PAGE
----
After many years of worrying increases in rates of youth suicide in nearly all Western countries, a remarkable decline is now occurring. The motives for such trends are puzzling researchers to the point that the International Association for Suicide Prevention has created a task force, headed by David Shaffer in New York and Annette Beautrais in Christchurch, New Zealand, to study the phenomenon from a transcultural perspective. In addition, the World Health Organization headquarters is promoting a new study, the Suicide Prevention—Multi-site Intervention Study on Suicide (SUPRE—MISS), with centres on the five continents, which includes a randomised clinical intervention for people attempting suicide, a biological investigation (into DNA and stress-related hormones), and the comparison of a number of socio-cultural indicators (World Health Organization, 2002).
INSIDE THE LABYRINTH OF ANTI-SUICIDE STRATEGIES
The conflict between political convenience and scientific adequacy in suicide prevention is usually resolved in favour of the former. Thus, strategies targeting the general population instead of high-risk groups (psychiatric patients recently discharged from hospital, suicide attempters, etc.) may be chosen not on the basis of rigorous calculations (Lewis et al, 1997) but just because they might affect a much larger number of individuals and institutions, especially if the desired outcomes also include a number of conditions frequently associated with suicidal behaviours (such as poor quality of life, social isolation, unemployment and substance misuse). Indeed, although a reduction in suicide mortality should be the primary outcome of suicide prevention, interventions that target associated conditions appear more rewarding from a political perspective, especially in the light of the limited duration (3-5 years) that normally characterises the funding government. Many governments do not even fix targets in terms of reduced mortality, nor encourage stringent evaluative practices, because when the time comes for evaluation the term of that government is likely to be over.
Thus, for the above-mentioned reasons and many others not commented on but for which review articles are available (e.g. Gunnell & Frankel, 1994), suicide prevention remains essentially a land of hopes and promises but not of certainties. This should not induce discouragement, but must be interpreted as a stimulus to do more and do it better, while endeavouring to avoid past mistakes such as the unidimensional interpretation of suicide, the previous abundance of ‘epidemiological safari tours’ in developing countries — there is a growing awareness of the sterility of many epidemiological investigations (Eagles et al, 2001) — and the use of popular but largely empty slogans such as ‘community capacity building’, which lack concrete application.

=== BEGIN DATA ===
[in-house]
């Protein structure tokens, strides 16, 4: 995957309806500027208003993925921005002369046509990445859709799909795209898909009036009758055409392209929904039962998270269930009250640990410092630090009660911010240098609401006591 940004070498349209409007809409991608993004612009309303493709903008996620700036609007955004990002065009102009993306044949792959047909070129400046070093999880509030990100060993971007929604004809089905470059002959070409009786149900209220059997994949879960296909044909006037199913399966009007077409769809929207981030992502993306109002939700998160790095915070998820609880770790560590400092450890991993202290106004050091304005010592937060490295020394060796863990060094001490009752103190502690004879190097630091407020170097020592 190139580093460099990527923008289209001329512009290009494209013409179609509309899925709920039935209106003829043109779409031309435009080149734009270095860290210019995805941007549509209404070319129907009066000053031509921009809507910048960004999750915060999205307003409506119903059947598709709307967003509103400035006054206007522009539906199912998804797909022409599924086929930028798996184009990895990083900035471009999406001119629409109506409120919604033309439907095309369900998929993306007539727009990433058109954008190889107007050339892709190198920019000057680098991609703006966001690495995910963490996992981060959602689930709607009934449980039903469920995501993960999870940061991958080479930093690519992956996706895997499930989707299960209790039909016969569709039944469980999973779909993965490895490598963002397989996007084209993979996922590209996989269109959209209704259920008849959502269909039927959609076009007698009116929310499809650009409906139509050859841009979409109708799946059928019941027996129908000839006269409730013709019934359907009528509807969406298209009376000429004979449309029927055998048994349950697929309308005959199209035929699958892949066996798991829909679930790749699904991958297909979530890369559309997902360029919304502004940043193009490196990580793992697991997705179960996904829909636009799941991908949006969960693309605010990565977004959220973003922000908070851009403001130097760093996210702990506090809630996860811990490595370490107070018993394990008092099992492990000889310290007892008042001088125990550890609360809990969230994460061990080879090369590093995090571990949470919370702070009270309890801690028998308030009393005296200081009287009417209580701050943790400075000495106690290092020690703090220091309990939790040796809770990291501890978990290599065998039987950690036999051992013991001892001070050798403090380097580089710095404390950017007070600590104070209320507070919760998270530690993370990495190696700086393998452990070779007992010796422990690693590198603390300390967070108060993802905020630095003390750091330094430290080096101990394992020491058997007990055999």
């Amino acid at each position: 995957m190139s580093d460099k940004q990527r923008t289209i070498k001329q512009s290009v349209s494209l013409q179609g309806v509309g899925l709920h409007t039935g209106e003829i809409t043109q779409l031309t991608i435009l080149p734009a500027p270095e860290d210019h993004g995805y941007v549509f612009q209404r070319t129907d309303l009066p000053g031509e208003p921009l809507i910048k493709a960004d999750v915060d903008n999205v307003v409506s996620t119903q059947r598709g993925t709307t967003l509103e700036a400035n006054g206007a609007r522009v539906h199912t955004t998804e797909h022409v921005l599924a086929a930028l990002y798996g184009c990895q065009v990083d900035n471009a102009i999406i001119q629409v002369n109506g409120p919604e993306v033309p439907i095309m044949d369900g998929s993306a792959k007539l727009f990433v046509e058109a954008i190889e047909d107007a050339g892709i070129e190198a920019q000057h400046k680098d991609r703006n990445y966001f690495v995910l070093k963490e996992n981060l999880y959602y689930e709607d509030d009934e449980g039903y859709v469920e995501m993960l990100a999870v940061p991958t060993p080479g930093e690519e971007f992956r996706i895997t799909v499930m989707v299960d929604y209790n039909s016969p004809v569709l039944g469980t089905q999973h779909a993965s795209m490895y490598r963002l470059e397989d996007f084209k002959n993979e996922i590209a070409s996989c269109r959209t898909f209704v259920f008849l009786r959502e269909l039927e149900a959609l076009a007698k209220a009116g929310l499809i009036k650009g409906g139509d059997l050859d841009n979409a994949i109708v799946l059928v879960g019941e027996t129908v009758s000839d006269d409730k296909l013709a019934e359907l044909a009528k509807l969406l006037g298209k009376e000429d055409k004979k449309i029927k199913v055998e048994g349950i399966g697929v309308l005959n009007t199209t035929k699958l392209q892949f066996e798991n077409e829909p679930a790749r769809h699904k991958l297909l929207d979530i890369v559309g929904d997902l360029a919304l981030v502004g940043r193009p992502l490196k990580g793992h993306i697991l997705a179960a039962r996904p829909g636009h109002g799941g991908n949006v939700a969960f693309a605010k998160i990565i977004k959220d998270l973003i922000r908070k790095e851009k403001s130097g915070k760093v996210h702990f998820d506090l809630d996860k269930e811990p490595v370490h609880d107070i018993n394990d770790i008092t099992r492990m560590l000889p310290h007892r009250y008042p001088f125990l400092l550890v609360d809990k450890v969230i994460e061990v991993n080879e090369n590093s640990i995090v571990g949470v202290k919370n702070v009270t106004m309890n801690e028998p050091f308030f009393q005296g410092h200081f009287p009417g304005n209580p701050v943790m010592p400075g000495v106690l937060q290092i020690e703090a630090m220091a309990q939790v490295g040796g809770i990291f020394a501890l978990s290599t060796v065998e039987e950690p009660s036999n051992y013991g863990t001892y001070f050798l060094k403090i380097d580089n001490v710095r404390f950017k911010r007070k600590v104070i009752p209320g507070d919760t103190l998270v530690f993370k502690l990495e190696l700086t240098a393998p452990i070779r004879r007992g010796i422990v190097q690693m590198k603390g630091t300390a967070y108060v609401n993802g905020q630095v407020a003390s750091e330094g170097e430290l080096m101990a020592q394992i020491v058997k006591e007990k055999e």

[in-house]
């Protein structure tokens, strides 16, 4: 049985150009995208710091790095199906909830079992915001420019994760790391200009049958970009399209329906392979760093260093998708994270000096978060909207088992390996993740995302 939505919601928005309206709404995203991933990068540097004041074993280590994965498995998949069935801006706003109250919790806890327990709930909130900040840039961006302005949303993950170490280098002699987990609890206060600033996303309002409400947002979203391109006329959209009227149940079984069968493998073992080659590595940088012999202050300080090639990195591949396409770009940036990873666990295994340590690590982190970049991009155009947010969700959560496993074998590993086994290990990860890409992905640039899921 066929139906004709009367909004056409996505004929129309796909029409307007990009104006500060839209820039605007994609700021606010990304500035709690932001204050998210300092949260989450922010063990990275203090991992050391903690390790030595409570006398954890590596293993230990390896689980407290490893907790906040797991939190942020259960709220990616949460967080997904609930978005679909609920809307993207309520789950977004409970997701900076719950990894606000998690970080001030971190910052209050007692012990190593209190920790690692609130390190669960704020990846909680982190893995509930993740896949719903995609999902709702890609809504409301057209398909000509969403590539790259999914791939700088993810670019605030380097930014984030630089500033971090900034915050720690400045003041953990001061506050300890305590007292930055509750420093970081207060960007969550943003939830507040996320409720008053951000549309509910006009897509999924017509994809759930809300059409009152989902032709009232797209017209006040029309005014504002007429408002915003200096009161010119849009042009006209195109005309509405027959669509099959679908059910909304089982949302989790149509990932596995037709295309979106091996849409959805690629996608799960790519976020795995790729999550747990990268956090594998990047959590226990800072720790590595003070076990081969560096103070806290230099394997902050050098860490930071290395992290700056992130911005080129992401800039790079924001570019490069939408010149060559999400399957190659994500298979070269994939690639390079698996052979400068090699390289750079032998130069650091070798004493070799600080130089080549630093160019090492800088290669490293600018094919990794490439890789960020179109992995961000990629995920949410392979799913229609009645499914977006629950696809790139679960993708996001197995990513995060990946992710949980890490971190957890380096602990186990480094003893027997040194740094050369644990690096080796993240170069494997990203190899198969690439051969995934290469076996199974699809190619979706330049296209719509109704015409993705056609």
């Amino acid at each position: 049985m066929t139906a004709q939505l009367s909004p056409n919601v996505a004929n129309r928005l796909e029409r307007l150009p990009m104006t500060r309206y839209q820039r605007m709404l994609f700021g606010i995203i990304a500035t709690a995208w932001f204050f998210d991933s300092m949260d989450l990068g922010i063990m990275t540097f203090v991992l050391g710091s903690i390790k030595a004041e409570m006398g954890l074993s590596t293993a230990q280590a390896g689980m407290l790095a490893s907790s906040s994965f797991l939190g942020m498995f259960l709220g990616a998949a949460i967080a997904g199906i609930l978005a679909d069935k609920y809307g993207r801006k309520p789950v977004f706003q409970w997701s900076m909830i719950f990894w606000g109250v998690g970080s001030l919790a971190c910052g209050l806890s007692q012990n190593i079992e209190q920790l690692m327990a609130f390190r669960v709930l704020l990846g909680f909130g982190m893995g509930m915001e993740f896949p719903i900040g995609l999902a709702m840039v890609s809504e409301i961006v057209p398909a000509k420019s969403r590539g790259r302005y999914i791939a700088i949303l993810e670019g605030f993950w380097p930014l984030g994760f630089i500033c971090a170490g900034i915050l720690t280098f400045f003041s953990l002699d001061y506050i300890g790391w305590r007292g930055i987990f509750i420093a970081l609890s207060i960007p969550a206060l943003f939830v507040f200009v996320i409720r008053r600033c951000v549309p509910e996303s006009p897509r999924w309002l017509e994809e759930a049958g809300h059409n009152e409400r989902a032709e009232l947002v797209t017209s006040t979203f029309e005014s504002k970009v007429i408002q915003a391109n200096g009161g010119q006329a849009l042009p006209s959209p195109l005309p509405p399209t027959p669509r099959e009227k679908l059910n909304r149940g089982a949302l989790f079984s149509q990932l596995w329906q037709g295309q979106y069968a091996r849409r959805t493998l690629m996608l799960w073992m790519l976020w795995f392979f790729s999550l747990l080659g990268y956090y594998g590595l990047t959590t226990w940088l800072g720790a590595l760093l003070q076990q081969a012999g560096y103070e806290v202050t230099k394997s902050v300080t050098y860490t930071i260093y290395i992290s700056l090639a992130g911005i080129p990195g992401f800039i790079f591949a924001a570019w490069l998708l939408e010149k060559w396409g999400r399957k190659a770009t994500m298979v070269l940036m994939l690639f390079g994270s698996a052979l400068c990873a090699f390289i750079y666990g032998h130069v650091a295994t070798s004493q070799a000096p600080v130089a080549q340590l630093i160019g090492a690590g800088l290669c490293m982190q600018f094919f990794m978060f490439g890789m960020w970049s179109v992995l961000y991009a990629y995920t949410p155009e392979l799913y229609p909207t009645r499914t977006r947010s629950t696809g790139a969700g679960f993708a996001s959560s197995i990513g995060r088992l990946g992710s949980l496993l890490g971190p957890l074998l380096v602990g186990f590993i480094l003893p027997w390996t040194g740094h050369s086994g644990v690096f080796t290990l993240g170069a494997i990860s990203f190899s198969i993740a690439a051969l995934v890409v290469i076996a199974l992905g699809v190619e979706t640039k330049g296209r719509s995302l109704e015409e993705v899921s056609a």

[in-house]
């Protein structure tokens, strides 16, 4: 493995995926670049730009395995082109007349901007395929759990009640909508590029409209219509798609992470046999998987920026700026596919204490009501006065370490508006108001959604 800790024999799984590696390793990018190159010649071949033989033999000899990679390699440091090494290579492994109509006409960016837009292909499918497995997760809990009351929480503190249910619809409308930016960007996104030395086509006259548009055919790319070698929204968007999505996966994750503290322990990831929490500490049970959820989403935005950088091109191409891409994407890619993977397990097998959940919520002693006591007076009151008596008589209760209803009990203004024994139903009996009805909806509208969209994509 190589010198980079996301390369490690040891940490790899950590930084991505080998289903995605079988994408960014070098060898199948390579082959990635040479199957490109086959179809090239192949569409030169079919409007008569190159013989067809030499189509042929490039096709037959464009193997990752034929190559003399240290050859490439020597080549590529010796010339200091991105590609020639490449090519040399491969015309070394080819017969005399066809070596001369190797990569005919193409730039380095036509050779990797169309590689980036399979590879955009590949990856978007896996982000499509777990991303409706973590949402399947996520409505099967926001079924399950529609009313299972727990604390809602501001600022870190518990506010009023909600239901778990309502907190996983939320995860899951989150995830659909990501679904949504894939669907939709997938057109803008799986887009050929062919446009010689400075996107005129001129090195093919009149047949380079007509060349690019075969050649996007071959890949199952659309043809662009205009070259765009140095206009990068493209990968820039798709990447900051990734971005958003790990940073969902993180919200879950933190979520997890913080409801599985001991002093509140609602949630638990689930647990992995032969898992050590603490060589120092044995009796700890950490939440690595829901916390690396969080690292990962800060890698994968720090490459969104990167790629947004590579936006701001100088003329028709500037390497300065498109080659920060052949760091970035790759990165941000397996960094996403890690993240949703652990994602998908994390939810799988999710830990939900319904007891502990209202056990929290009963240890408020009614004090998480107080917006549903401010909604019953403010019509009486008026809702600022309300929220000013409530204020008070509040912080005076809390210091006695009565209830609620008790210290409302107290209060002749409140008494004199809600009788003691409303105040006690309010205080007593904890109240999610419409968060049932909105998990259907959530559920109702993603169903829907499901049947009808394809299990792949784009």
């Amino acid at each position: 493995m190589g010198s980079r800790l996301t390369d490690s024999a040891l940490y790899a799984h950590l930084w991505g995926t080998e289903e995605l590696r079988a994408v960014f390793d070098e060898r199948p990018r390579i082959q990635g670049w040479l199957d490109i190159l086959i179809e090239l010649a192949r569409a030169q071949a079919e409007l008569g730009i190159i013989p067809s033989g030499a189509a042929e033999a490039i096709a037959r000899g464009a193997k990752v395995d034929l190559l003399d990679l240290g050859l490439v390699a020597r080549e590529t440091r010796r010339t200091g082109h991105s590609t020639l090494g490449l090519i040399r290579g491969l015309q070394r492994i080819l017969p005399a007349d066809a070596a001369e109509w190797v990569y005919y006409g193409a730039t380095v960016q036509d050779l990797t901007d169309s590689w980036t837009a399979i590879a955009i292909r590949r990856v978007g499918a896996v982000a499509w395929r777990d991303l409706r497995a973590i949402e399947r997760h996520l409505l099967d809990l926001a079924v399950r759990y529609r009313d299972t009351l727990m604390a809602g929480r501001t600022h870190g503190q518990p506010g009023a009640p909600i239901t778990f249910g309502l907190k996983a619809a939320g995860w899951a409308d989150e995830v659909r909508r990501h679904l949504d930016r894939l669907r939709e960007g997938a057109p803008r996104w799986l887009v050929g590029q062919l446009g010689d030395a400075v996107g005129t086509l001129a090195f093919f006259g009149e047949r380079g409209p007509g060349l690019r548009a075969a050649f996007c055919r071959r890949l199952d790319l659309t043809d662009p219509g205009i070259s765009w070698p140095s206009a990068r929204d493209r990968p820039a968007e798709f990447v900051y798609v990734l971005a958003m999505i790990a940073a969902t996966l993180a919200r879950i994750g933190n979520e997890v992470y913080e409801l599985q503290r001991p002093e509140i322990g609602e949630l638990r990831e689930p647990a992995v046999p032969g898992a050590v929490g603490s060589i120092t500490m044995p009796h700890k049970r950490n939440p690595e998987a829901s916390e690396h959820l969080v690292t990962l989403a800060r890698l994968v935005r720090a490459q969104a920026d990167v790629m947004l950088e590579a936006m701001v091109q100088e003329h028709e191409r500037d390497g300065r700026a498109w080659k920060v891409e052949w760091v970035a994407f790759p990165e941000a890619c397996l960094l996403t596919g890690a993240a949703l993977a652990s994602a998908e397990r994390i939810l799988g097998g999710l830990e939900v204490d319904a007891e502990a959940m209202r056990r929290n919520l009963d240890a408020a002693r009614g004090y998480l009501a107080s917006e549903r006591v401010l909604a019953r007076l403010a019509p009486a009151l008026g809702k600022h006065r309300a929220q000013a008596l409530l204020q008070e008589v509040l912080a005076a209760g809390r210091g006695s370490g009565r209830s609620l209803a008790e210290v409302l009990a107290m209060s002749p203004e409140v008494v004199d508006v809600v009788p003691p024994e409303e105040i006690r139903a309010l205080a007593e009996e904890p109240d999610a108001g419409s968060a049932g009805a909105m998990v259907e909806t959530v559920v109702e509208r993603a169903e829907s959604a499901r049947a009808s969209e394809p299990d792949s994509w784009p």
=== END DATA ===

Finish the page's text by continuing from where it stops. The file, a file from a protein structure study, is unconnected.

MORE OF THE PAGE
Moreover, countries should not rely on epidemiological surveys and prevention strategies developed elsewhere. Cultural factors have a major role in suicidal behaviour (Vijayakumar & Rajkumar, 1999) and there are huge differences in the dimension and characteristics of this problem around the world. As an example, the average ratios between the lowest and the highest suicide rates internationally are as large as 1:102.4 for men and 1:35.8 for women (Schmidtke et al, 1999). Cross-cultural comparisons, such as the World Health Organization/EURO Multicentre Study of Suicidal Behaviour (Platt et al, 1992) and the more recent SUPRE—MISS, should be encouraged. They may improve our understanding of causative and protective factors, and consequently help to reorient prevention strategies. Detailed discussion of supposed ‘best practices’ in the prevention of suicide are beyond the scope of this editorial but are offered, for example, by the World Health Organization (1998) and De Leo et al (2002).
Despite the strong association between mental disorders and mors voluntaris, suicidal behaviour attracts little interest among contemporary psychiatrists, as witnessed by the low number of contributions to suicidology journals. As a consequence, little is new in suicide prevention, and the current recommendations and traditional wisdom are hardly supported by an acceptable level of evidence. Greater use of antidepressant drugs to prevent mood disorders, functional neuroimaging, and genetic and psychometric screening for early detection of impulsive behaviour and suicide proneness seem to hold promise for future prevention strategies. A more rigorous use of available knowledge now seems to be a legitimate expectation.
Suicide research requires major investment, using multi-disciplinary teams to set up more integrated approaches for large-scale, long-term and thoroughly evaluated projects. ‘Think big’ — to paraphrase the World Health Organization's motto with a famous entrepreneurial slogan of the 1980s — really seems to capture today's priority in suicide prevention. If lack of substantial scientific evidence continues to characterise this area, loss of interest and progressive withdrawal of investment are inevitable. Cooperation between scientists, administrators and politicians is needed more than ever, with a higher level of planning and organisation. Only in this way we can come closer to preventing suicide.
I am indebted to Dr Andrej Marušič and Professor Keith Hawton for their invaluable help. Thanks are due also to Russell Evans for kindly revising the manuscript.
- Received January 10, 2002.
- Revision received May 8, 2002.
- Accepted May 8, 2002.
- © 2002 Royal College of Psychiatrists